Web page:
Monday, March 17, 2008

Easter Baby Quandry

Alright Methoblogosphere: here's a pastoral, doctrinal, puzzle to help me solve: I have one young woman who indicated on her attendance registry that she was interested in joining the church and desired a pastoral call. (Yes, check marks in those particular boxes are rare in my experience) When I called her back the following week, she said she was interested in joining the church and having her daughter baptized on Easter. I was glad. Easter always seems more "Easter-y" when I get to celebrate a baptism. I told her I'd send her a copy of the baptismal vows that she would be taking on behalf of her daughter, and a copy of the paragraphs from the discipline related to church membership. (216-221--don't worry, I simplify the procedural points of 221) I explained to her that they were in a sense the "covenant" that the church makes with her to support her in faith and love and in return receive her support, service, presence, and gifts. So, all is golden. We're receiving new members on Easter and we haven't received any new members since August. Great.

Okay: Today I get a call. Another young couple who has a foot in our church and a foot in the Baptist church (female grew up in our church, husband grew up as a Baptist preacher's kid, she’s actually been baptized over there in addition to her baptism in our church). They want to have their baby "dedicated" on Easter Sunday as well at our church. I set up an appointment to speak with them tomorrow. I had previously (a month or two ago) told them that if they’d like, we have a service of celebration of a new birth in our Book of Worship, so this is where they’re getting the idea of “dedicating their baby.”

My concern is…does it confuse the issue or undermine the importance of the baptism already scheduled on Easter Sunday to have that “celebration” (basically consisting of an address by the pastor, standing the family up in front of the church, and a response from the church) on that same morning? What I’d probably do is have the celebration toward the beginning, and then the baptism as the culmination of the service after the sermon during the “response to the word.” But perhaps it'd be better just to ask them to choose another date. I don't know, I don't want to seem difficult or obstinate to them. I want to be welcoming and receptive to them, but also convey the beauty and meaning of our tradition. I don't want to be cheap and wishy washy, but I also don't want to be hard-nosed and insensitive to a family wishing to share the joy of a new birth in a way that's palatable to both parents.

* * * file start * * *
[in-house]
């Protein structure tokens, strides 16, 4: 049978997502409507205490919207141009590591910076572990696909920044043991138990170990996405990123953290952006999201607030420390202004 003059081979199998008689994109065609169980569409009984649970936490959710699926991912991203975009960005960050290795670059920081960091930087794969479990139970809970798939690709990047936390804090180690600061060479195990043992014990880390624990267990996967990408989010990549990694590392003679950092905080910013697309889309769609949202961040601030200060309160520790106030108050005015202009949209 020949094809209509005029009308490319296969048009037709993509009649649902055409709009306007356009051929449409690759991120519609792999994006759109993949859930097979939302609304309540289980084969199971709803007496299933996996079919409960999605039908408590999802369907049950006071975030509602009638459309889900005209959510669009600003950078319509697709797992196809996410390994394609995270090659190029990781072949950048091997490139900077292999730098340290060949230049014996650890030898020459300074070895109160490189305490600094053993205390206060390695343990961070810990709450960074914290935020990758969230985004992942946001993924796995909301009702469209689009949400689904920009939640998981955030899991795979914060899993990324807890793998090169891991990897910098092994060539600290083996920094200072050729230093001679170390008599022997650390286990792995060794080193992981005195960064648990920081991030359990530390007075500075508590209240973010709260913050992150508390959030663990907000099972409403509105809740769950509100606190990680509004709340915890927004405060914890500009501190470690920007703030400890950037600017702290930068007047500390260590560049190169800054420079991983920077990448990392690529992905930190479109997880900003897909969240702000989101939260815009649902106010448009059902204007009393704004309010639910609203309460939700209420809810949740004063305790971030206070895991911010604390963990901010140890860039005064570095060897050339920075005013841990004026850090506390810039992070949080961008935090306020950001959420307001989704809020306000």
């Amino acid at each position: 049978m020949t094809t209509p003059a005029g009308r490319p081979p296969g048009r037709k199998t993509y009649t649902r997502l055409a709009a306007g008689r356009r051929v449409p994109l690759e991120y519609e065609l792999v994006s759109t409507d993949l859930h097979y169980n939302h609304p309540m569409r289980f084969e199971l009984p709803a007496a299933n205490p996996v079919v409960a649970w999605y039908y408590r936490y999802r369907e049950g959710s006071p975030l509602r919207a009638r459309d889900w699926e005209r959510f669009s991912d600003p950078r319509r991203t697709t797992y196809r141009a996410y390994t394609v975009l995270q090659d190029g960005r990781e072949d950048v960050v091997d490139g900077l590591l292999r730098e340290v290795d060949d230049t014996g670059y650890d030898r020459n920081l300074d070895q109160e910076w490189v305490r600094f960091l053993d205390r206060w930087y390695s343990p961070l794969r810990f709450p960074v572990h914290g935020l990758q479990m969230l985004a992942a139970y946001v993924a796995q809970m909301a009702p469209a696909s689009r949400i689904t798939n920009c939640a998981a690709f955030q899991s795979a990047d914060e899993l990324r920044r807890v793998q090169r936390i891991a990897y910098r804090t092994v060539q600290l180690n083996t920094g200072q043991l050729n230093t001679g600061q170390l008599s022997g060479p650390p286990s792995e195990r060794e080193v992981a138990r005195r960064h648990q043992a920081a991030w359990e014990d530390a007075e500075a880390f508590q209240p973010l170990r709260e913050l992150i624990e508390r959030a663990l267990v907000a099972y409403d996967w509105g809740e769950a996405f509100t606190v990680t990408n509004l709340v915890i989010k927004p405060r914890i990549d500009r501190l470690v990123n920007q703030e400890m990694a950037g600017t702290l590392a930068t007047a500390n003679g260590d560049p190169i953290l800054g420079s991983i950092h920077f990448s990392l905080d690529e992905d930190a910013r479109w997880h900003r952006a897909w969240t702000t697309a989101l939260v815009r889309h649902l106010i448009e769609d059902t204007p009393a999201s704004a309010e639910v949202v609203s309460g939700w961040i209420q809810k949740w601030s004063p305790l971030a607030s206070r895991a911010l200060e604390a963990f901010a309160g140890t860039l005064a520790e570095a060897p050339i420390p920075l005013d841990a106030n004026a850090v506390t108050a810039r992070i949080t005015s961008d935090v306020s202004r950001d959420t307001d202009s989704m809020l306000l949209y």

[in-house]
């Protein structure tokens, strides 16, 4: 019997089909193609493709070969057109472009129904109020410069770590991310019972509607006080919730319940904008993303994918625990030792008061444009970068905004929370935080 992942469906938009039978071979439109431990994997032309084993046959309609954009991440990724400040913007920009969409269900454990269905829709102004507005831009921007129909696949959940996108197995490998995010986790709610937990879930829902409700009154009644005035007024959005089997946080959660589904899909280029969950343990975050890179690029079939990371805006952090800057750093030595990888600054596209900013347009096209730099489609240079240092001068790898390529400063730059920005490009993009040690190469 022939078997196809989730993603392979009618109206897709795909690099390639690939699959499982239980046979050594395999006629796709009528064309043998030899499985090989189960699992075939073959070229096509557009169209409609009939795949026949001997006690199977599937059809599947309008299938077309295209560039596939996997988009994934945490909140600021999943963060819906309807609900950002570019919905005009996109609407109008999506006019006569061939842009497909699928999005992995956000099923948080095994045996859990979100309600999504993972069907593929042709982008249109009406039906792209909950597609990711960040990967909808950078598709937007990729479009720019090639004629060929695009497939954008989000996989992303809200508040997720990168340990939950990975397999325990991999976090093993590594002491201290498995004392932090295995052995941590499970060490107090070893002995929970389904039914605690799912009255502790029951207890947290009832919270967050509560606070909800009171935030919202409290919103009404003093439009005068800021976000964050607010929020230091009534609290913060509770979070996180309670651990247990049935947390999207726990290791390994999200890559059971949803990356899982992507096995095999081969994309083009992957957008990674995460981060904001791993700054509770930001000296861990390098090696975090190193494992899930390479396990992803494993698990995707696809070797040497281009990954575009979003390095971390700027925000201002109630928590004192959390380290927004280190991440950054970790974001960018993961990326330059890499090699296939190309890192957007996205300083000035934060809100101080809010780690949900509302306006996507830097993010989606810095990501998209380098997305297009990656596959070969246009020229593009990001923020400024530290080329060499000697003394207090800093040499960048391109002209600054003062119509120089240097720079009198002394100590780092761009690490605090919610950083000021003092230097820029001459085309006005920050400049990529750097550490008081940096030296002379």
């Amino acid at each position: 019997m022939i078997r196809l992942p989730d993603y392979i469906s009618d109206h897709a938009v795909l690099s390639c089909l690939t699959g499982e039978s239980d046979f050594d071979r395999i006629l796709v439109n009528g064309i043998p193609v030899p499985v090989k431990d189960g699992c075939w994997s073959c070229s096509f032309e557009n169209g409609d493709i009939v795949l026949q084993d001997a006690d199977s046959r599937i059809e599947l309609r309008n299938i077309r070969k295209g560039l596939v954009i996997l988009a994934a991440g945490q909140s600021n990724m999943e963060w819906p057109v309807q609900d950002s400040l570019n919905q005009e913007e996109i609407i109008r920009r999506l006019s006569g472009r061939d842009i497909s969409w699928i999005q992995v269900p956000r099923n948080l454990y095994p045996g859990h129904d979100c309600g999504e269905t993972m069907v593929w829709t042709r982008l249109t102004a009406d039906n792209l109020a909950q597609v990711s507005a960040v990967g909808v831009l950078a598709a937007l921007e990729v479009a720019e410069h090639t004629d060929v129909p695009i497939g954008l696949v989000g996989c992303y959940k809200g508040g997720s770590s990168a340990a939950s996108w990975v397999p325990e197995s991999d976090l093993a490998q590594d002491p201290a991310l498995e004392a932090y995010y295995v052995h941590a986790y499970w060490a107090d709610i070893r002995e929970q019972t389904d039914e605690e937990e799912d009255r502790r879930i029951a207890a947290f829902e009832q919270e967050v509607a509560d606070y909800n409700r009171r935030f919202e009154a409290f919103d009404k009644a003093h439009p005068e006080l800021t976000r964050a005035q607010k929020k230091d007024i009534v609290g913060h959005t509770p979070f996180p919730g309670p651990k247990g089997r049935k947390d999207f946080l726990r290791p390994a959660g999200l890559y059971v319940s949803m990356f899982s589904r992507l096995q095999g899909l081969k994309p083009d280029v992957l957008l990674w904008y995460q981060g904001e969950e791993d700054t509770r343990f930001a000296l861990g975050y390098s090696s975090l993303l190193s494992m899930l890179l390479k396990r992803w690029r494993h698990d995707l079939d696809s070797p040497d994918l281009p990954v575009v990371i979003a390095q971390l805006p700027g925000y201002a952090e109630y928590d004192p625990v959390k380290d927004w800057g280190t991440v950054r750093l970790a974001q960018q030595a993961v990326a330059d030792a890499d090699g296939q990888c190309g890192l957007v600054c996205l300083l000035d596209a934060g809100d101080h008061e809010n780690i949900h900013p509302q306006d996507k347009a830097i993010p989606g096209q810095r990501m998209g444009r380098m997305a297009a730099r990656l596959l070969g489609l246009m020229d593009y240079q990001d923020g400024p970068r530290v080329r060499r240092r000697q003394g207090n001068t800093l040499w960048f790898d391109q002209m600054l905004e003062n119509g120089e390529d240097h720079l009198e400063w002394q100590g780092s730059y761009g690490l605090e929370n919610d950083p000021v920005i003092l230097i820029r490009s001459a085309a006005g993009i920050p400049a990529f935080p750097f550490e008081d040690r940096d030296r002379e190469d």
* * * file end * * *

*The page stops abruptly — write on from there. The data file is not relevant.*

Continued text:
When I speak to the family tomorrow, I think I’m going to let them know that I’d prefer to baptize the child and talk with them about their understanding of baptism and what our church says about baptism. (Using “by water and the spirit” as a guide) My understanding is that infant baptism is our dedication of the child as well as the recognition of God’s grace working in the child. Not something that we initiate, but something God has initiated and that we respond to through the gift of that sacrament and then continue to respond to through a profession of faith and a striving toward perfection.